Installing a Map Tile Server on Linux

From Nearline Storage
Jump to navigation Jump to search

These instructions are specific to the Fedora 25 Linux distribution. They can be adapted to other distributions by adjusting package names and file paths as necessary, otherwise the process should be pretty much the same. These instructions install and run the map tile services under your main userid. Here we assume that is "ibmadmin". When complete you will have a "renderd" service running that generates map tile PNG graphics files into the /var/lib/mod_tile directory from where they are served up by your local web server. To use this as the map server in an application you would configure your base map as an XYZ map tile server with the URL http://localhost/osm_tiles/${z}/${x}/${y}.png

The installation process is as follows:

Install a collection of prerequisite software packages using your distribution's package manager

sudo dnf install postgresql postgis osm2pgsql postgresql-contrib python2-mapnik mapnik-devel httpd-devel mapbox-variant-devel carto redhat-rpm-config automake libtool gcc-c++ libmemcached-devel

If you haven't previously set up a development build environment on your workstation then also do this installation:

sudo dnf groupinstall "Development Tools"

Configure the postgresql database software and create a database called "gis"

Do the initial configuration and start postgresql:

sudo /usr/bin/postgresql-setup --initdb
sudo systemctl start postgresql
sudo systemctl enable postgresql

Create the "gis" database:

sudo -u postgres -i
-bash-4.3$ createuser ibmadmin
-bash-4.3$ createdb -E UTF8 -O ibmadmin gis
-bash-4.3$ exit

Add the postgis and hstore extensions to the "gis" database

sudo -u postgres psql
postgres=# \c gis
gis=# CREATE EXTENSION postgis;
gis=# CREATE EXTENSION postgis_topology;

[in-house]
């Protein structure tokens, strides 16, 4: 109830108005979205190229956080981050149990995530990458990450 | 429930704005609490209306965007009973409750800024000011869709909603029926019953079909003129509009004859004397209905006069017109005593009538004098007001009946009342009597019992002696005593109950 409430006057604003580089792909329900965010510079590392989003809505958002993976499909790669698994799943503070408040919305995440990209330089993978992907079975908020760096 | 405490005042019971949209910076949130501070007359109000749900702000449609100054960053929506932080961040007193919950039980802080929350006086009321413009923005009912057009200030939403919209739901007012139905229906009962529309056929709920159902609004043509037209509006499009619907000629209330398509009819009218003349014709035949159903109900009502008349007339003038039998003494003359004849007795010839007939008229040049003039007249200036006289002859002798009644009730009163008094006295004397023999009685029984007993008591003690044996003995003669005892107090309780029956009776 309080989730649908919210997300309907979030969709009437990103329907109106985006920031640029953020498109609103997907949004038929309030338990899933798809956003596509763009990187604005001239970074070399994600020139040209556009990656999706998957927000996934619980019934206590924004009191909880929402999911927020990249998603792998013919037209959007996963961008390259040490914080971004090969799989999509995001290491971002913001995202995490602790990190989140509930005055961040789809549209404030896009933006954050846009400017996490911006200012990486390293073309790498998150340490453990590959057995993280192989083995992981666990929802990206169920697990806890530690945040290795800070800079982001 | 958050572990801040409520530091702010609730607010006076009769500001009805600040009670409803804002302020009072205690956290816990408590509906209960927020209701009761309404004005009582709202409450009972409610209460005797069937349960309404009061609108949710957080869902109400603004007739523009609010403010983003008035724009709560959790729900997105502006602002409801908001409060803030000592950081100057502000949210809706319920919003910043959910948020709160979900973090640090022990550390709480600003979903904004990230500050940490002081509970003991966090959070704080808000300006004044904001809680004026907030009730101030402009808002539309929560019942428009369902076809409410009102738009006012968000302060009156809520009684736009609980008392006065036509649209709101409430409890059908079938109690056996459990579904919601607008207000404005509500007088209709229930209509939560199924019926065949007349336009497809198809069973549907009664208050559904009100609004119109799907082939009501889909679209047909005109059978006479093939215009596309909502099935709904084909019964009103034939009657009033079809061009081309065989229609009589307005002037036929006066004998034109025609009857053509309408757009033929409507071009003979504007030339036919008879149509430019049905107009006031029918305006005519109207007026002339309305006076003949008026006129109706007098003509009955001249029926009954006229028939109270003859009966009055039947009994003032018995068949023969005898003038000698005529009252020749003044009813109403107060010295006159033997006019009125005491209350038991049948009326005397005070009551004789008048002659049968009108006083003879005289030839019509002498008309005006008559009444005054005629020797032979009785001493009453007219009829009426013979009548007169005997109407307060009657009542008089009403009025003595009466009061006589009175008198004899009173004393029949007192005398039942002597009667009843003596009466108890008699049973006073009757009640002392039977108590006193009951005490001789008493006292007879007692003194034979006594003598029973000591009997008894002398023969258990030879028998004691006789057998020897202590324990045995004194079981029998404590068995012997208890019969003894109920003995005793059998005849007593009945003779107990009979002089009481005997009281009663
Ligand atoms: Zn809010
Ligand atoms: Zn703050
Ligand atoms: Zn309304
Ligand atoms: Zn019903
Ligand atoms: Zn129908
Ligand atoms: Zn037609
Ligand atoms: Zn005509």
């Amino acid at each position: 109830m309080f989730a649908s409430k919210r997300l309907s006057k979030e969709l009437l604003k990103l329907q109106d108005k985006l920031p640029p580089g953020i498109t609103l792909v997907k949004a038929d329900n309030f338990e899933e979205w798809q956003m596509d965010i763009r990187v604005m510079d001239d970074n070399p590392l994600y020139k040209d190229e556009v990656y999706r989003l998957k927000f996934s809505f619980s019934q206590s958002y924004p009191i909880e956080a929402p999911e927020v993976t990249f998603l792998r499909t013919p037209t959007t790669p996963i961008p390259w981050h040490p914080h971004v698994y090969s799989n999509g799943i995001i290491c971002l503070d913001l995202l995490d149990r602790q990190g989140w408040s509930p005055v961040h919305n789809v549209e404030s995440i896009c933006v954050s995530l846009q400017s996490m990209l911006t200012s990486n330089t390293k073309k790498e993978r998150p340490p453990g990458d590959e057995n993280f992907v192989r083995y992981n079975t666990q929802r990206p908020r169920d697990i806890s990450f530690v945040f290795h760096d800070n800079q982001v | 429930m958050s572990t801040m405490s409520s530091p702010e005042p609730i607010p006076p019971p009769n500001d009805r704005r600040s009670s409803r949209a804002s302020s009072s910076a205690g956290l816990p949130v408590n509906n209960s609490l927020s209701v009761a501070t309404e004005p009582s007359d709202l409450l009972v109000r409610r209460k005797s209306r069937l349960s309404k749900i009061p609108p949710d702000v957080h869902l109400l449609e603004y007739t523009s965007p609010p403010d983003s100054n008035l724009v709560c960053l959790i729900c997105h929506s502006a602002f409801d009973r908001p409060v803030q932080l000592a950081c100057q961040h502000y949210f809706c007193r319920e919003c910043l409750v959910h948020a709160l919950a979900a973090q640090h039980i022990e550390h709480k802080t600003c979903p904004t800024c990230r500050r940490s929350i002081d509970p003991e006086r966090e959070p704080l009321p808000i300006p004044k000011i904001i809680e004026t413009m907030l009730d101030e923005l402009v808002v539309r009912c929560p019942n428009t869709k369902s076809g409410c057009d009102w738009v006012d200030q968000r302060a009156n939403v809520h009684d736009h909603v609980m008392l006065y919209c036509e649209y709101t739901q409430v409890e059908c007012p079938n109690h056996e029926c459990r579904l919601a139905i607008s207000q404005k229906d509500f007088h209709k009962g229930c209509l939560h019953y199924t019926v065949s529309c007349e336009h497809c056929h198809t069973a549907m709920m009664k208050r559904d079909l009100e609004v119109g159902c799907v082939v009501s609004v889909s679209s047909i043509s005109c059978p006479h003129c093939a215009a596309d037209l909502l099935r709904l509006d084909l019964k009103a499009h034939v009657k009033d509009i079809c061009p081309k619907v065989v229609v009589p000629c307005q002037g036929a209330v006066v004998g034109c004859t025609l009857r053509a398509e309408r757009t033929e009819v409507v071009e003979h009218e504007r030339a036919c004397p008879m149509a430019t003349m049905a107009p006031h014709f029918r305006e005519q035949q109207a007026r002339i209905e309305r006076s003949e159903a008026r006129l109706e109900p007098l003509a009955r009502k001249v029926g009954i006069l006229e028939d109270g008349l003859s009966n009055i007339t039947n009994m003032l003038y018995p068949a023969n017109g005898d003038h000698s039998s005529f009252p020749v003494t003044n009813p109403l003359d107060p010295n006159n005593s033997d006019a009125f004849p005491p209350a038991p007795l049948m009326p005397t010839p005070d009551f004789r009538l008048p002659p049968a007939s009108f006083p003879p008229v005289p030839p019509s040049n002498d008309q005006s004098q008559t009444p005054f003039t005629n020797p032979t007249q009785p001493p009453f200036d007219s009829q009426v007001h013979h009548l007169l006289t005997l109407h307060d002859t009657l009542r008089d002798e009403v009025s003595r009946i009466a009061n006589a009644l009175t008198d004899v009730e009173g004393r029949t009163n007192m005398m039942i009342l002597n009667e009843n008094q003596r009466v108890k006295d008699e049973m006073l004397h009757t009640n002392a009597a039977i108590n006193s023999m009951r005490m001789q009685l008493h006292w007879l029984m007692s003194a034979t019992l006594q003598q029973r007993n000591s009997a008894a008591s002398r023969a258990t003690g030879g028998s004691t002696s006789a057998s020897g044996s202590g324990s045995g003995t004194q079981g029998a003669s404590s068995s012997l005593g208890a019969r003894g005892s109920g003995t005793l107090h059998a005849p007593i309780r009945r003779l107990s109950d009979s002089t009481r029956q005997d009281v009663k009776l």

gis=# CREATE EXTENSION hstore;
gis=# ALTER TABLE geometry_columns OWNER TO ibmadmin;
gis=# ALTER TABLE spatial_ref_sys OWNER TO ibmadmin;
gis=# \q

Tune postgresql for better performance by adding the following settings to /var/lib/pgsql/data/postgresql.conf: (Comment out the existing shared_buffers setting and restart postgresql after making these changes.)

shared_buffers = 4GB
work_mem = 100MB
maintenance_work_mem = 4096MB
fsync = off
autovacuum = off
random_page_cost = 1.1
effective_io_concurrency = 2

Install and compile the mod_tile software

mkdir ~/src
cd ~/src
git clone
cd mod_tile
sudo make install
sudo make install-mod_tile
sudo ldconfig

Configure your web server to run the mod_tile module by creating the following two files and then restarting the httpd service:


LoadModule tile_module /usr/lib64/httpd/modules/


LoadTileConfigFile /usr/local/etc/renderd.conf
ModTileRenderdSocketName /var/run/renderd/renderd.sock
# Timeout before giving up for a tile to be rendered
ModTileRequestTimeout 0
# Timeout before giving up for a tile to be rendered that is otherwise missing
ModTileMissingRequestTimeout 30
Header set Access-Control-Allow-Origin "*"

Install the mapnik map tile rendering stylesheet

There are a number of different style-sheets publicly available and you can also build your own. We will use the OpenStreetMap default style sheet.

cd ~/src
svn co mapnik-style
cd ~/src/mapnik-style
sudo ./ /usr/local/share